```
import argparse
import random
from collections import defaultdict
from music21 import *
```

Generates the trigrams of an array of elements. For example, if `data = [a, b, c, d]`

then the
output will be `[[a,b,c], [b,c,d]]`

.

`def get_trigrams(data):`

```
for i in range(len(data) - 2):
yield data[i:i + 3]
```

Helper function that, when given a dictionary of keys and weights, chooses a random key based on its weight.

`def weighted_choice(states):`

```
n = random.uniform(0, sum(states.values()))
for key, val in states.items():
if n < val:
return key
n -= val
```

Something went wrong, don't make a choice.

` return None`

This is the entry point of our music generator.

`if __name__ == '__main__':`

Create the Markov Chain. I use `defaultdict`

as a simple (error-free) counter. This just
means that every key in the dictionary has a default value. If a key isn't in the dictionary
then it will automatically have a value generated. The `lambda: defaultdict(int)`

means the
default value will be *another* dictionary which sets the default values to zero.

So if you wrote `markov['test']`

you would get a `defaultdict`

. Going one step further,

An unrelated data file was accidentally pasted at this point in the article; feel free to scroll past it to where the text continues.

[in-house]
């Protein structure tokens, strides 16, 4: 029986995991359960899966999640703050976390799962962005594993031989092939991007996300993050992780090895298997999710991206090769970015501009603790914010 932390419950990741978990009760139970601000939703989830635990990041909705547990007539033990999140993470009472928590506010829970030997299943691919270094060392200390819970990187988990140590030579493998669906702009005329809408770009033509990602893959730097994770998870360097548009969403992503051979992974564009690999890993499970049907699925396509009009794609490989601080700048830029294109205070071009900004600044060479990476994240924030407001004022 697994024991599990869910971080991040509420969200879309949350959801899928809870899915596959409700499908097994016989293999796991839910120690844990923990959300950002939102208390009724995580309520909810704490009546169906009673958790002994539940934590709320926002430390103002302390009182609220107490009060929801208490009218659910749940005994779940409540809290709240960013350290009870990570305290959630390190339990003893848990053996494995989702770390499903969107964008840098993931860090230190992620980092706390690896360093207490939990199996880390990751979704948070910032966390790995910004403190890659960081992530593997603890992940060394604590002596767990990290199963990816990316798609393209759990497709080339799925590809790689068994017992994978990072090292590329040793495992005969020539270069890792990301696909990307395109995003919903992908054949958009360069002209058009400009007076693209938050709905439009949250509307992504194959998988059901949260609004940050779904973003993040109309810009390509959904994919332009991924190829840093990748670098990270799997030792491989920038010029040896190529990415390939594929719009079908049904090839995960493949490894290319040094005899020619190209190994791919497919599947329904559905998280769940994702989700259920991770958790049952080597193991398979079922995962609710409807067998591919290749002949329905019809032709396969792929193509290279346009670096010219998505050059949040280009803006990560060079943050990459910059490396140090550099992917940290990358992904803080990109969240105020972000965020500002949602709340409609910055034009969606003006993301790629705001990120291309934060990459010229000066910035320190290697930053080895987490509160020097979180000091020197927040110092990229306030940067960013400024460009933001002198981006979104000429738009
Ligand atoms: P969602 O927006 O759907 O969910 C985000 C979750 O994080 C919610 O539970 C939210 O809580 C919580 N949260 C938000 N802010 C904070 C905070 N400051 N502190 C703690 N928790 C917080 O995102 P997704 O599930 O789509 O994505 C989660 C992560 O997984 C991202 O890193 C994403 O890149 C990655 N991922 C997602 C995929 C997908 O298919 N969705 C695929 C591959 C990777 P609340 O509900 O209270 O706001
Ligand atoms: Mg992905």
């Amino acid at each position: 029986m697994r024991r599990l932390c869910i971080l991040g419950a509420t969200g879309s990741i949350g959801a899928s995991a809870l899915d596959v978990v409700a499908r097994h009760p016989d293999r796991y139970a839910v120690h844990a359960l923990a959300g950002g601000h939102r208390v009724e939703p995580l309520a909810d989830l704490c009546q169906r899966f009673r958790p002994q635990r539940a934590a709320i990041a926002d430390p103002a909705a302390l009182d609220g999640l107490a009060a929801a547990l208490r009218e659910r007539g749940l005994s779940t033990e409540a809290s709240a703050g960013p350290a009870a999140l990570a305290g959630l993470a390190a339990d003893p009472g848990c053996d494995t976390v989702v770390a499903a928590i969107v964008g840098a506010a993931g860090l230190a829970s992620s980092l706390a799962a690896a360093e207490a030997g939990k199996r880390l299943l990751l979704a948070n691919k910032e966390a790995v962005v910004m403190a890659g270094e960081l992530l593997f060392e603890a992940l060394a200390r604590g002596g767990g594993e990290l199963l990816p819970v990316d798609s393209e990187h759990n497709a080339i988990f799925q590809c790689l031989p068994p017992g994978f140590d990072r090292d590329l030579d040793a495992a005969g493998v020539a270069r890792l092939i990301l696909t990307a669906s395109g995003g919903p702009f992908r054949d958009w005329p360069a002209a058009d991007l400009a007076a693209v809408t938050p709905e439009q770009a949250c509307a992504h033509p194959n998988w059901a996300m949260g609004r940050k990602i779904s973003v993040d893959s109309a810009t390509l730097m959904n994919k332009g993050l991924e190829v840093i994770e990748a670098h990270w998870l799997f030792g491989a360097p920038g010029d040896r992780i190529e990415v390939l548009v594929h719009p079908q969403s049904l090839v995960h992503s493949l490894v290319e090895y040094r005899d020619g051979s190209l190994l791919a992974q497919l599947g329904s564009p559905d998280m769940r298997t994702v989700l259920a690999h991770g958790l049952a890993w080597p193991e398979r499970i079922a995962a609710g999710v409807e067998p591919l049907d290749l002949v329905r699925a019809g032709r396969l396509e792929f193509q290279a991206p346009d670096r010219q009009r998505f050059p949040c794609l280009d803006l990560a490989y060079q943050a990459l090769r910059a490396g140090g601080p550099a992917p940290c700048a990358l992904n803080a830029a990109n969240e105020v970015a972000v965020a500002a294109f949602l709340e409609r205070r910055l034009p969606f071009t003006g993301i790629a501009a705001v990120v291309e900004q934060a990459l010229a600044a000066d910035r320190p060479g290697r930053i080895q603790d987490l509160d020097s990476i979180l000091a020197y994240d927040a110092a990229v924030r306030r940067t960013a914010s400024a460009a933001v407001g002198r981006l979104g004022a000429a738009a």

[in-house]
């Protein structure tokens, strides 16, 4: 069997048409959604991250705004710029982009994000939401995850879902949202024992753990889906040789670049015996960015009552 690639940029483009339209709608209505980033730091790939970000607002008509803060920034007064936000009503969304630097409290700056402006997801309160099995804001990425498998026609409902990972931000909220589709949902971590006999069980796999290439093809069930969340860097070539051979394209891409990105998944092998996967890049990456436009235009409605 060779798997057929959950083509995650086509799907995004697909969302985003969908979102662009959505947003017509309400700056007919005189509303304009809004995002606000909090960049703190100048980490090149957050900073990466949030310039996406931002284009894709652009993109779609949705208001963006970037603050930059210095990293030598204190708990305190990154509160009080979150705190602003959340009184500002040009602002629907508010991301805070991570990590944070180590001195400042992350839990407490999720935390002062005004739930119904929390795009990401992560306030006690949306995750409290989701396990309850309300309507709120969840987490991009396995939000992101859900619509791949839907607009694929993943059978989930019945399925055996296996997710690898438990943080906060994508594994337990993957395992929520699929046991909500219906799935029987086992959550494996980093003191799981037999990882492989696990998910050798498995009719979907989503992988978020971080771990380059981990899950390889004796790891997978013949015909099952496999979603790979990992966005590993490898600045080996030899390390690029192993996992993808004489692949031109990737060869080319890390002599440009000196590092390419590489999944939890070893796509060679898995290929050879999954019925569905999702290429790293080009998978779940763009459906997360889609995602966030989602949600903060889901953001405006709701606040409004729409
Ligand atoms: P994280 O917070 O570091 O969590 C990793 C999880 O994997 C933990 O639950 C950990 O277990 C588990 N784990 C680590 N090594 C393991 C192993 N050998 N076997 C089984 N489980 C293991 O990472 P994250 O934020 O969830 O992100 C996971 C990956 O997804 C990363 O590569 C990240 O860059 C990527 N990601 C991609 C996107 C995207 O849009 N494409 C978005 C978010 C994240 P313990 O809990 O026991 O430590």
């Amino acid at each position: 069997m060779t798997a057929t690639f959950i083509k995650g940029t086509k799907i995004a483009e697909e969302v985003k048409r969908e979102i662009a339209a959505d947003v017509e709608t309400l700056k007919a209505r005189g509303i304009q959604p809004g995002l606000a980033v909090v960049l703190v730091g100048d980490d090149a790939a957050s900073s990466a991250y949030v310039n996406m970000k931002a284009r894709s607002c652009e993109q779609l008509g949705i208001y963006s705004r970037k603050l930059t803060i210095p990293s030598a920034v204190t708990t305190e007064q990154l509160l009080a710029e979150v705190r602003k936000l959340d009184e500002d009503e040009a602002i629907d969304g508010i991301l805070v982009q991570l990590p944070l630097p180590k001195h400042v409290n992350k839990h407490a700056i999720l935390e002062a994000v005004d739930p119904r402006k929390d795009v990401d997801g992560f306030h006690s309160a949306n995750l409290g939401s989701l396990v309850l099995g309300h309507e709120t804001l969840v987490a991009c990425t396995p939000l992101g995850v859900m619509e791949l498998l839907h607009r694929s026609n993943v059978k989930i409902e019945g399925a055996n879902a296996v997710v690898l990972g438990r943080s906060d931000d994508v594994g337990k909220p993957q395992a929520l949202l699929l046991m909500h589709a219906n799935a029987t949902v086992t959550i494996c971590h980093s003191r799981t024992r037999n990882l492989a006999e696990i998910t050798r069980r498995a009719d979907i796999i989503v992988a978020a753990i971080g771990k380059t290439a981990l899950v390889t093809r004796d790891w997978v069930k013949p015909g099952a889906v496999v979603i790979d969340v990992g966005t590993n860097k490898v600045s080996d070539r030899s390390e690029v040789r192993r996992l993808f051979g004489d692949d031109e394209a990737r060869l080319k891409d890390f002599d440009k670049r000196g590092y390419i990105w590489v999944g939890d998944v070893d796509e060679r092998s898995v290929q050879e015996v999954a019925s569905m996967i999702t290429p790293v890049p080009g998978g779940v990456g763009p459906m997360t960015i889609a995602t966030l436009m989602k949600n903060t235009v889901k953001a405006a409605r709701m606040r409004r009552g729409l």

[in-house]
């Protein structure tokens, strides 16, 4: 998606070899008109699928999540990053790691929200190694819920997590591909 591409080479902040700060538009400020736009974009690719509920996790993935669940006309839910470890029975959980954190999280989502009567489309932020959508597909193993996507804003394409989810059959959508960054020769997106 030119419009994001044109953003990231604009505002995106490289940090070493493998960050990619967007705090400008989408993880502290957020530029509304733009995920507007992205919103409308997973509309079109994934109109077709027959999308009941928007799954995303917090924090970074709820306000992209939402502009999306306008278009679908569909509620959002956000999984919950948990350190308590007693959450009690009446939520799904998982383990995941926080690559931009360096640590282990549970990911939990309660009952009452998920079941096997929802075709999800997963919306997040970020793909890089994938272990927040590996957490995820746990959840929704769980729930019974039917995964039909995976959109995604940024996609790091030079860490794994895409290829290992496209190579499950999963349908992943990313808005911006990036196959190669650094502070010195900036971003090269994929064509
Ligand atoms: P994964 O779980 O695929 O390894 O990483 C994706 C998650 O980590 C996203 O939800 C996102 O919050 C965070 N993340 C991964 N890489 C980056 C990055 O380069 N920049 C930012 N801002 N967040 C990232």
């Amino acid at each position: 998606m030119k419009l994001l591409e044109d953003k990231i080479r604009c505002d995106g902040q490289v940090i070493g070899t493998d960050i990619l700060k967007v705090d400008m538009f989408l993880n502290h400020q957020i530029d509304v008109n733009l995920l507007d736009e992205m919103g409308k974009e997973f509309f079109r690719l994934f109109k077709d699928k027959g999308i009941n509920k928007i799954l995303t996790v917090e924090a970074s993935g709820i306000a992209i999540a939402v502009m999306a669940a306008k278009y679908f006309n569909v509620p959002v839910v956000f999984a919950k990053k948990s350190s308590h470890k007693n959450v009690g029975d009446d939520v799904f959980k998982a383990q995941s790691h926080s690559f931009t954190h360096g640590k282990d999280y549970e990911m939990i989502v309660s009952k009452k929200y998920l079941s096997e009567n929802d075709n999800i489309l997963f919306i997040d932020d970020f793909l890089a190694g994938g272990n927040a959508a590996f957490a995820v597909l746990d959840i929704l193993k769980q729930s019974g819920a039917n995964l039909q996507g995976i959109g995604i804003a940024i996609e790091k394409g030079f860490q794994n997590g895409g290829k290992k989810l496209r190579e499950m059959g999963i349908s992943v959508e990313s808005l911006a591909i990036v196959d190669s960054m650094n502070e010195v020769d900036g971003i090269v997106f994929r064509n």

you could write `markov['a']['b']`

which would result in 0. This let's you write a counter
in the form `markov['a']['b'] += 1`

without getting a `KeyError`

.

` markov = defaultdict(lambda: defaultdict(int))`

There are a few ways to initialize the Markov Chain. Here, I choose to treat all the parts in the source material equally.

```
sourceMaterial = corpus.parse('bach/bwv7.7')
for part in sourceMaterial.parts:
notes = part.flat.notes
```

Generate trigrams for each part.

` for (w1, w2, w3) in get_trigrams(notes):`

Update the tally for this combination.

` markov[(w1, w2)][w3] += 1`

Create a music21 stream to hold the result

` stream = stream.Stream()`

You can use the following code for a preview of the Markov Chain probabilites:
`for state in markov: print('%r => %r' % (state, markov[state]))`

Use random to pick a random initial state (or set it yourself).
You can preview it by writing `print("Initial State: %s" % repr(start_state))`

` start_state = random.choice(list(markov.keys()))`

Now start 'walking' along the Markov Chain to generate stuff. Unfortunately, the hard part is knowing when to stop. Here I say I want a song no longer than 30 notes, and if there's a dead-end, stop immediately. Naturally, there are much better ways to do this.

```
s1, s2 = start_state
max_length = 30
result = [s1, s2]
for i in range(max_length):
next_state = weighted_choice(markov[(s1, s2)])
if next_state is None: break
stream.append(next_state)
s1 = s2
s2 = next_state
stream.show('midi')
```